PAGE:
The William Bailey Lang Cottages / by Jason Turgeon

As I’ve been searching for clues to the history of the ‘hood, I keep running across variations of a brief 44-page book called Views: with ground plans of the Highland cottages at Roxbury (near Boston).  It was written by one William Bailey Lang and contains a handful of “cottages” (actually fairly good-sized single family homes) that Mr. Lang built around our neighborhood between 1837 and 1845.  

Here’s the Bute Cottage, where he may have lived for a time.  Below it is the 30’ high observatory in the woods at Bute Cottage.  What, your cottage doesn’t have an observatory with views of “Boston, Cartridge, Charlestown, Chelsea, Dorchester, the Ocean, and the Hotel at Nahant?”  There were also 4 outbuildings - a pumphouse, children’s playroom, carpenter’s shop, and a “rustic bower.”  

Trying to find out more about Lang or his cottages has been a bit frustrating, but I have been able to dig up the basics of his life from the two obituaries reproduced below.  In summary, he was a merchant who sold iron imported from England, first in Boston until about the 1840s and then in New York.  He was also an amateur architect who designed not only these cottages but also a magnificent house in Scarsdale, NY, that is today home to the Scarsdale Women’s Society.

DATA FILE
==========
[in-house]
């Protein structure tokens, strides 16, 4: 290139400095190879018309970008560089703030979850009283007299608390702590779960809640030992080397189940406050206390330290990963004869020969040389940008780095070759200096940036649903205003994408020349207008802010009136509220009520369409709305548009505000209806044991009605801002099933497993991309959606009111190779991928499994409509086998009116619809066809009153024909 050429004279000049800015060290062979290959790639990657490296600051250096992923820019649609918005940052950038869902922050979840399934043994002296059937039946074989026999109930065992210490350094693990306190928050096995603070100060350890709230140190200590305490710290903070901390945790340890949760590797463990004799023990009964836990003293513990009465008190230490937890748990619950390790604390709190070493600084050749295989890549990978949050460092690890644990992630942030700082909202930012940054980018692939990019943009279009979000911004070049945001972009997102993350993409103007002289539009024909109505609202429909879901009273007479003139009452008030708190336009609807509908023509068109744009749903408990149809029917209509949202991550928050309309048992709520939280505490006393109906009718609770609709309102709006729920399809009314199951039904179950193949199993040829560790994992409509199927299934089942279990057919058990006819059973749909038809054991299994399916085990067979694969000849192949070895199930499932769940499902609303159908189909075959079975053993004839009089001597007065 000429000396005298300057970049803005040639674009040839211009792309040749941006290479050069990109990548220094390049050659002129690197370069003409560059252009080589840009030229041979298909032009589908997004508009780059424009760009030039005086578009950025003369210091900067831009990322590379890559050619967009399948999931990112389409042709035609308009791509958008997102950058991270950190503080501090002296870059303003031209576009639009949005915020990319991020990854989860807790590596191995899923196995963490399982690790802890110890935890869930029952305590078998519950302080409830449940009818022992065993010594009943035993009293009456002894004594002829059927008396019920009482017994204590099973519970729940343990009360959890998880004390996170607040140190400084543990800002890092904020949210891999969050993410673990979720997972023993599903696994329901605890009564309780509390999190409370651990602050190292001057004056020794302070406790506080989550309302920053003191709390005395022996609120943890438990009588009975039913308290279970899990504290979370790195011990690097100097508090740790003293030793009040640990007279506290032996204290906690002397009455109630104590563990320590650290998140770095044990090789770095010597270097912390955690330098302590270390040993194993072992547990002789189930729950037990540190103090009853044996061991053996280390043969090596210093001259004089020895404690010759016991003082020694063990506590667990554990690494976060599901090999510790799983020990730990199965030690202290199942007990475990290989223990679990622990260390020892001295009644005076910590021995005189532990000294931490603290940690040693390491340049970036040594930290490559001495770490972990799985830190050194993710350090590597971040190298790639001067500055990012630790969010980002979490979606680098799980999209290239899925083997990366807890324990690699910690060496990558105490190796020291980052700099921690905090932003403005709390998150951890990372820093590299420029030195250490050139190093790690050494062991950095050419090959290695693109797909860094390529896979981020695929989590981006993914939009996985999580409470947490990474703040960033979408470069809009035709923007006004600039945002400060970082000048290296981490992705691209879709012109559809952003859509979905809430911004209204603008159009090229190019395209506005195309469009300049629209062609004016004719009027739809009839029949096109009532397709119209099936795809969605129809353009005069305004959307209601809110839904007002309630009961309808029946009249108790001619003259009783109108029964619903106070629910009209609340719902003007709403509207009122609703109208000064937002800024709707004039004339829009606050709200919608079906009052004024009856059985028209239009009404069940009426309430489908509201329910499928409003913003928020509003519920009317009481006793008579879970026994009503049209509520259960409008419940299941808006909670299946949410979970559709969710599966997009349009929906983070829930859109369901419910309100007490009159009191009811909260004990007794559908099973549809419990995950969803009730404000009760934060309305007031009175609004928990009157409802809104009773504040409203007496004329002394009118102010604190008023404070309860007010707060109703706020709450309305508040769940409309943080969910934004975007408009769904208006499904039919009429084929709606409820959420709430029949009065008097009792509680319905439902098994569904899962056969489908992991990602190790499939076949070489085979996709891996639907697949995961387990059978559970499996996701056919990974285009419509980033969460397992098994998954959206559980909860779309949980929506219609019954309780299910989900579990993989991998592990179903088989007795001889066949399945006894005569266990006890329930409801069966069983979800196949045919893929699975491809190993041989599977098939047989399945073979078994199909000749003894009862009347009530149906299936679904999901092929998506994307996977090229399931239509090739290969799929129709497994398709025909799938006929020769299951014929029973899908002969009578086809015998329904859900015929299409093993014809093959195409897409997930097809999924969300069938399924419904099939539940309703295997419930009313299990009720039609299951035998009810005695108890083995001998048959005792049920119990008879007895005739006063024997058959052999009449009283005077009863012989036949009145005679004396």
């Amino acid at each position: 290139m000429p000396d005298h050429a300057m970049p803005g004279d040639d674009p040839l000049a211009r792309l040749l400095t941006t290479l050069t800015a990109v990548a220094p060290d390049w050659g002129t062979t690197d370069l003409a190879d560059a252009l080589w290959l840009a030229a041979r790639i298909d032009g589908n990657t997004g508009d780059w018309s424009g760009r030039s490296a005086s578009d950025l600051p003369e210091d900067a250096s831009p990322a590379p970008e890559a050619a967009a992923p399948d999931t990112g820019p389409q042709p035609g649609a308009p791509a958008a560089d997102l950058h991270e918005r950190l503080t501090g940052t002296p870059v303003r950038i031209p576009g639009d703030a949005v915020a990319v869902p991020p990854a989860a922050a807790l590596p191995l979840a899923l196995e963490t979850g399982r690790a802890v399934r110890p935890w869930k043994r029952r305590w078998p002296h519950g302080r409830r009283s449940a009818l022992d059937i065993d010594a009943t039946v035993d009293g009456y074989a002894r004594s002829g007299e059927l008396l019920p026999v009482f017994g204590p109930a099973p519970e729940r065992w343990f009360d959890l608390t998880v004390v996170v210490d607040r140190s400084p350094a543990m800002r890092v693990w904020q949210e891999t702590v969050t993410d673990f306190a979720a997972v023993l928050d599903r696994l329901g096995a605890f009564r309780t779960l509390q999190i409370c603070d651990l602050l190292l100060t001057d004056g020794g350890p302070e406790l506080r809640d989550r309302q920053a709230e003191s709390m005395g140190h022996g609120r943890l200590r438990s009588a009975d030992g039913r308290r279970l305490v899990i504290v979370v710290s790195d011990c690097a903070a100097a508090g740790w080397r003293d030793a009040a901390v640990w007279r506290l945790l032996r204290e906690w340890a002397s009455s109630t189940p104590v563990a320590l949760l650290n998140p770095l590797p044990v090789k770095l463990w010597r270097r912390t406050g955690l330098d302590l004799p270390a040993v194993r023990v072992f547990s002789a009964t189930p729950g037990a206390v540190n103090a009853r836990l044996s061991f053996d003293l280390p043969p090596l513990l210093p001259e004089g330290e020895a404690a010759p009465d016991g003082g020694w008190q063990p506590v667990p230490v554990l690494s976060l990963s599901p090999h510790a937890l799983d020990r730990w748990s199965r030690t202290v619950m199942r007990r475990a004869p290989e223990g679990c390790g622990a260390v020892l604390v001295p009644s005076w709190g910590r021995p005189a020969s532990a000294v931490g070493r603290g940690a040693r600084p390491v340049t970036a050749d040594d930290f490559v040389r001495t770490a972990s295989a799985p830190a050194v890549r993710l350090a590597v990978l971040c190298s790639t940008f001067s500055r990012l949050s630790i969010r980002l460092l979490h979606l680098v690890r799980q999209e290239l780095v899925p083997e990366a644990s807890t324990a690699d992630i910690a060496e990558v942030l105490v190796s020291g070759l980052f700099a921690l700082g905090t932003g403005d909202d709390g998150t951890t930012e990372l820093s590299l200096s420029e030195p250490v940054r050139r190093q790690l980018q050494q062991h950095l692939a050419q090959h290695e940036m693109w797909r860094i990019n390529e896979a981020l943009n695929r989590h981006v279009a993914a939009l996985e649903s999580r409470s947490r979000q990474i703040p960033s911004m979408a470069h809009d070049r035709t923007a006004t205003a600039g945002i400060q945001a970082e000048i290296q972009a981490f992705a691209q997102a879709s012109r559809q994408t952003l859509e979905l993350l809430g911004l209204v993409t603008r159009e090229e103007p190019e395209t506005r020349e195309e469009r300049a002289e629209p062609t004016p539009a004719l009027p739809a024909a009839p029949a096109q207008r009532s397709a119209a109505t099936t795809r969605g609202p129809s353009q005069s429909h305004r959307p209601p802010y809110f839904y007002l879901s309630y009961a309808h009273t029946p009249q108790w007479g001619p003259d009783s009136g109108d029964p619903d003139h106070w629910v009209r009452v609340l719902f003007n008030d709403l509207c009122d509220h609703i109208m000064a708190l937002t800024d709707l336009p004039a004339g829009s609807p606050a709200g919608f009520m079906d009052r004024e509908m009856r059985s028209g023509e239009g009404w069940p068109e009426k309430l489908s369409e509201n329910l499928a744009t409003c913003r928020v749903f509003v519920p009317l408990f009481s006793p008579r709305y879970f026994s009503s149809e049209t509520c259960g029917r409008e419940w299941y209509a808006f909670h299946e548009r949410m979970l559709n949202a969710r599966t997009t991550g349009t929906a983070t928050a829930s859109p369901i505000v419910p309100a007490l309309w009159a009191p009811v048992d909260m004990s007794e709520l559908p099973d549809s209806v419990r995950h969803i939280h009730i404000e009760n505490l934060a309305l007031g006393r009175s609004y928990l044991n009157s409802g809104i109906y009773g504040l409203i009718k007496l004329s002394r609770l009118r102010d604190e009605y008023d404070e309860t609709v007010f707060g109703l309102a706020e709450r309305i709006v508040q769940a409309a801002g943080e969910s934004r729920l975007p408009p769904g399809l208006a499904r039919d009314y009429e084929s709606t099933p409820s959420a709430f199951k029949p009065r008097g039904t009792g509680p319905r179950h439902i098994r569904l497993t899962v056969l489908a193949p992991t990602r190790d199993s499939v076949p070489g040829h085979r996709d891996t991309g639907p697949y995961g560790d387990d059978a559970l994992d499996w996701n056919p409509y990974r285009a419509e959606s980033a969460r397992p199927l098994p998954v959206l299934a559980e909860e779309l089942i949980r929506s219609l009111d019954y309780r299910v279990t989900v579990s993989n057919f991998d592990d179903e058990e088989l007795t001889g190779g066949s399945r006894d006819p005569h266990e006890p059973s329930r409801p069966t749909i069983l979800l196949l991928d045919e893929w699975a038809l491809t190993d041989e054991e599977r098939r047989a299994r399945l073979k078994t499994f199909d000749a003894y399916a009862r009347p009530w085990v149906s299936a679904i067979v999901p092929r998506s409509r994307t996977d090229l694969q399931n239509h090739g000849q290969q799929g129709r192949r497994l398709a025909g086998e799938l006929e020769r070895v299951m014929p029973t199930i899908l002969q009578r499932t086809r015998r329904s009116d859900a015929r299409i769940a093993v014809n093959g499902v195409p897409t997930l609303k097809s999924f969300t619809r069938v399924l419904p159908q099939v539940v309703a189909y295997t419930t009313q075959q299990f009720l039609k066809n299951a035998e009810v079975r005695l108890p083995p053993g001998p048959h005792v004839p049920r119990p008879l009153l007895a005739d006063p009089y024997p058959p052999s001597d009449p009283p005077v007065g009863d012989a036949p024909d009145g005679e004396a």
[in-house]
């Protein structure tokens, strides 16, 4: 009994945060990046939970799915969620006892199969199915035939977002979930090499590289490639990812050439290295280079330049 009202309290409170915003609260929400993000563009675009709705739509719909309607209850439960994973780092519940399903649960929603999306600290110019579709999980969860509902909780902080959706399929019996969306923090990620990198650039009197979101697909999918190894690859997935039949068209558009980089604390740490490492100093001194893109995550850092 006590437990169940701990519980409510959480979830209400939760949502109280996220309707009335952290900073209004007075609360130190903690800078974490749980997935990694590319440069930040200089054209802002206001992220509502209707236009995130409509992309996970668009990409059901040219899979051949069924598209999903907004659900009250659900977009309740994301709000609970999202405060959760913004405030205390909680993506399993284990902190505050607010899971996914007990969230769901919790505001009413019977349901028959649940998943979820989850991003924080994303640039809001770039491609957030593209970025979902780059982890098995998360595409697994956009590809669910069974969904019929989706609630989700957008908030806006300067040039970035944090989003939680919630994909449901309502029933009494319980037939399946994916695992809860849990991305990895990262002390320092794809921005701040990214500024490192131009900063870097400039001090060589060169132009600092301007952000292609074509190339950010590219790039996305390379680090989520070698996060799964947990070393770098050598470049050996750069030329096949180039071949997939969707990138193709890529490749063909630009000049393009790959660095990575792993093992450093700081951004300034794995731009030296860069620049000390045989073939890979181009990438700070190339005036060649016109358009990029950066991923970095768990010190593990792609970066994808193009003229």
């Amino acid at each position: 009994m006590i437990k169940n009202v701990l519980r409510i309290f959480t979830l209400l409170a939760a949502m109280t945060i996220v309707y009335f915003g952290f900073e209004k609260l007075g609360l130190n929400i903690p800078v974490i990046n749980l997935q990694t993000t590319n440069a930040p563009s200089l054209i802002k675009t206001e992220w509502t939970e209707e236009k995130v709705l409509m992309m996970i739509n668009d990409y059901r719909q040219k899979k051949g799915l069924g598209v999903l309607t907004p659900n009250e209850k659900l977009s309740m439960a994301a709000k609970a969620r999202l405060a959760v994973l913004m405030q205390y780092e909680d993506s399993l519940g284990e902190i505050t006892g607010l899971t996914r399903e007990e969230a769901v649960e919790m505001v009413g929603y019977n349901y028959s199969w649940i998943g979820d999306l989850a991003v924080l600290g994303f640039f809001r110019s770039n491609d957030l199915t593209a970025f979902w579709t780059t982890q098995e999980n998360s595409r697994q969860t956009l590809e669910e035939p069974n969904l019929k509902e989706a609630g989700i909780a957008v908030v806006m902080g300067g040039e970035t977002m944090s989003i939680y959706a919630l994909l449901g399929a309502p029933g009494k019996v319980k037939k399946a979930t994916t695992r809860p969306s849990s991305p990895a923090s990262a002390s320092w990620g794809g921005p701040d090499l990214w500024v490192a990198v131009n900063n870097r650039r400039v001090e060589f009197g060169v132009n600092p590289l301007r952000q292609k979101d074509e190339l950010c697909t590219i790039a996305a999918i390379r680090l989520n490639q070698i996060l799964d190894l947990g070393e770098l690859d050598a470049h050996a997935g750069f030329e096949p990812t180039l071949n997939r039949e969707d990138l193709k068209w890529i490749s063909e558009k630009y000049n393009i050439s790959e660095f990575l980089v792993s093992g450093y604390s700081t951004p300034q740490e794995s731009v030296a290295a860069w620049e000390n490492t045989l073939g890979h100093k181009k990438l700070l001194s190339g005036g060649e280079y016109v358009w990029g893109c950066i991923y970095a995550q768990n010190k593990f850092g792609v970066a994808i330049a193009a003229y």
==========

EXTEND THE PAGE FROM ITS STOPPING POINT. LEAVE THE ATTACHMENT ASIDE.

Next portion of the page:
But what about the cottages?  So far, I haven’t been able to find a map with owner’s names any earlier than 1873, decades after he left the area, and in my walks around Fort Hill I haven’t been able to positively ID any buildings that might be one of his.  Most likely they are all long since destroyed, but if you happen to know of a cottage that might be one of his and is still standing, or if you know where any of them were, please get in touch!

Apologies that these are rotated 90 degrees.  It’s how they appear in Google Books and it’s much easier to paste them this way directly from Google than it is to do screengrabs, editing, and relinking.  

Obituary 1:

Click through to get to the original where you can enlarge it.

Obituary 2:

Click through for the PDF version from the NY Times, August 1, 1887.